Site Moderator saidThe extensive discussion forum has a lot of background on this case and the site moderators remind all of the rules in publication that have been prescribed. No parties may be identified. No parties may be denigrated and moderators will remove any material deemed prejudicial to the respective parties. Please have some consideration for the girls and the parents at this particular time as the outcome is not what the mother and the girls expected
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Link to forum and initial case in the Full Court judgement of Bryant CJ, Faulks DCJ and Coleman J
Court orders sisters to return to Italy
The four sisters at the centre of an international custody dispute have been ordered to return to Italy.
The Family Court had previously ordered the girls, aged between 9 and 15, be returned to Italy under the Hague Convention, where divorce proceedings between their parents are underway.
Their Australian relatives challenged the order in the High Court but the full bench dismissed the appeal.
The matter was sent back to the Family Court where lawyers for the girl's mother challenged the order for their return to Italy.
They told the court the girls do not want to leave their mother, who faces possible criminal prosecution for failing to return to Italy with her daughters.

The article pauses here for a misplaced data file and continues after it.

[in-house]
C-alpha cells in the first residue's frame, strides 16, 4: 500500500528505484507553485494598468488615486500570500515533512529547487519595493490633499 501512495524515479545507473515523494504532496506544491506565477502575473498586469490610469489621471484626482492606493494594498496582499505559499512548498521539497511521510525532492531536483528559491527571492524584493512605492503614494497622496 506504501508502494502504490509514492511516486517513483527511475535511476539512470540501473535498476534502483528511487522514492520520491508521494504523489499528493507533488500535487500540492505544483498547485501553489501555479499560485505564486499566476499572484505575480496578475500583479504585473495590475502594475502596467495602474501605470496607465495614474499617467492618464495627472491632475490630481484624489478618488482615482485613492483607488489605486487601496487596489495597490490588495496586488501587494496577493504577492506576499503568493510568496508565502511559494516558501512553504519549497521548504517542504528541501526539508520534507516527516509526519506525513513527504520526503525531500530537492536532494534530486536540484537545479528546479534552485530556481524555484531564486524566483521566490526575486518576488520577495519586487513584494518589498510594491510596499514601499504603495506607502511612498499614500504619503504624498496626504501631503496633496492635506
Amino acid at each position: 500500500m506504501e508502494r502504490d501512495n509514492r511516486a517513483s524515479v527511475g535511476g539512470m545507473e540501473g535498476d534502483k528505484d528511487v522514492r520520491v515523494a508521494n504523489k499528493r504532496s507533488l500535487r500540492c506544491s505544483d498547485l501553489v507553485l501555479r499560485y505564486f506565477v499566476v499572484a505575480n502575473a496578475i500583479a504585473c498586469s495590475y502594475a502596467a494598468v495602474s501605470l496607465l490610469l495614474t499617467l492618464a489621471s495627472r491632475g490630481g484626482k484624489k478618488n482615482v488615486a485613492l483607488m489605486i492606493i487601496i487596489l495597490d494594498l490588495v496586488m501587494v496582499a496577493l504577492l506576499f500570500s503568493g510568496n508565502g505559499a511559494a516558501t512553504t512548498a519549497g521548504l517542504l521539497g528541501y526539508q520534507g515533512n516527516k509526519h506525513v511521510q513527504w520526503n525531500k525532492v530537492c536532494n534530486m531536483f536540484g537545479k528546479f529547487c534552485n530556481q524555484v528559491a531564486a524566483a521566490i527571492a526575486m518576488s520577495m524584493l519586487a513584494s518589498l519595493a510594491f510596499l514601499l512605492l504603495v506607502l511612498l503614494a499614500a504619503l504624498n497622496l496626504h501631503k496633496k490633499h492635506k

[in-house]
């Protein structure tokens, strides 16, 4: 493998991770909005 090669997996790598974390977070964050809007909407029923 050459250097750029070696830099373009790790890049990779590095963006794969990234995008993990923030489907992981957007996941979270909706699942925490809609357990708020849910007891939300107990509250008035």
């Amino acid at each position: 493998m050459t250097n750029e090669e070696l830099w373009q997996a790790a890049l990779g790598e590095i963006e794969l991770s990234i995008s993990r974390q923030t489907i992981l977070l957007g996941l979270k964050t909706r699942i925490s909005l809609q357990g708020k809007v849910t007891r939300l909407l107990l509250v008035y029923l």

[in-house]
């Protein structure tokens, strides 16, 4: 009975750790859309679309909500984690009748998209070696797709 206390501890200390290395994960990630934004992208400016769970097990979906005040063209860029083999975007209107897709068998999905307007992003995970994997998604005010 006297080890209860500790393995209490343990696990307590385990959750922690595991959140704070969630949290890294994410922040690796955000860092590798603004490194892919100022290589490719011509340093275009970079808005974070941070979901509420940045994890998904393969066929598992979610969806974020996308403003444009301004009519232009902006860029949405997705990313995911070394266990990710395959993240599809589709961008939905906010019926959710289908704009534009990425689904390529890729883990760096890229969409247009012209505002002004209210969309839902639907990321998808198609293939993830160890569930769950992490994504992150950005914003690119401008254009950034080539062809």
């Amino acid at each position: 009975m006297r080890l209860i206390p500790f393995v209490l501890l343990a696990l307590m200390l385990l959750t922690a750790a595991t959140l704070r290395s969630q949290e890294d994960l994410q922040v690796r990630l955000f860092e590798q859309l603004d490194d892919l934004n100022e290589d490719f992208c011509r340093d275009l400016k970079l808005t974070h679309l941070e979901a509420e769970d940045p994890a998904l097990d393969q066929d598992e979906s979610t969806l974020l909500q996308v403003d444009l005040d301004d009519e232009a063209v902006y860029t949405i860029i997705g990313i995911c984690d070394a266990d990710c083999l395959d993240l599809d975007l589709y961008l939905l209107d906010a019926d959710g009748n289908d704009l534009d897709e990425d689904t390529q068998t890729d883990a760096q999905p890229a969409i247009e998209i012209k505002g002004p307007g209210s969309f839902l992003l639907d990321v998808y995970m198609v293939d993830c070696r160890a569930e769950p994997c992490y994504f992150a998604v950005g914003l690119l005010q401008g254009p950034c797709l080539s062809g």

But Justice Colin Forrest today dismissed the application.
He has ordered that the children be taken into the custody of the Queensland Department of Communities and be returned to Italy as soon as possible.
The girls' mother left the court sobbing, with her family by her side.
Their father was not in court today as he recently returned in Italy.
The sisters have been living in Queensland with their mother for the past two years, after what their father says was supposed to be a short holiday in Australia.
They failed to board a flight back to Italy in May and went into hiding before being found by Australian Federal Police.
Their mother wants them to live with her permanently on the Sunshine Coast.
Family court orders that four sisters in custody case should return to Italy
By Ainsley Pavey
4 October 2012
The four sisters in the Italian custody case have been ordered to return.
A judge sending four Italian girls home against their wishes "sincerely hopes" their distraught mother will return with them after their father agreed not to lay criminal charges.
Handing down his long-awaited decision, Family Court judge Colin Forrest said the "sporty" siblings were all "born in Italy" and "did not know life in Australia" before being wrongfully retained here.
"The four girls were all born in Italy, well adjusted, compliant, talented in sport and made it to Italian competitive level," Justice Forrest told a packed hearing yesterday.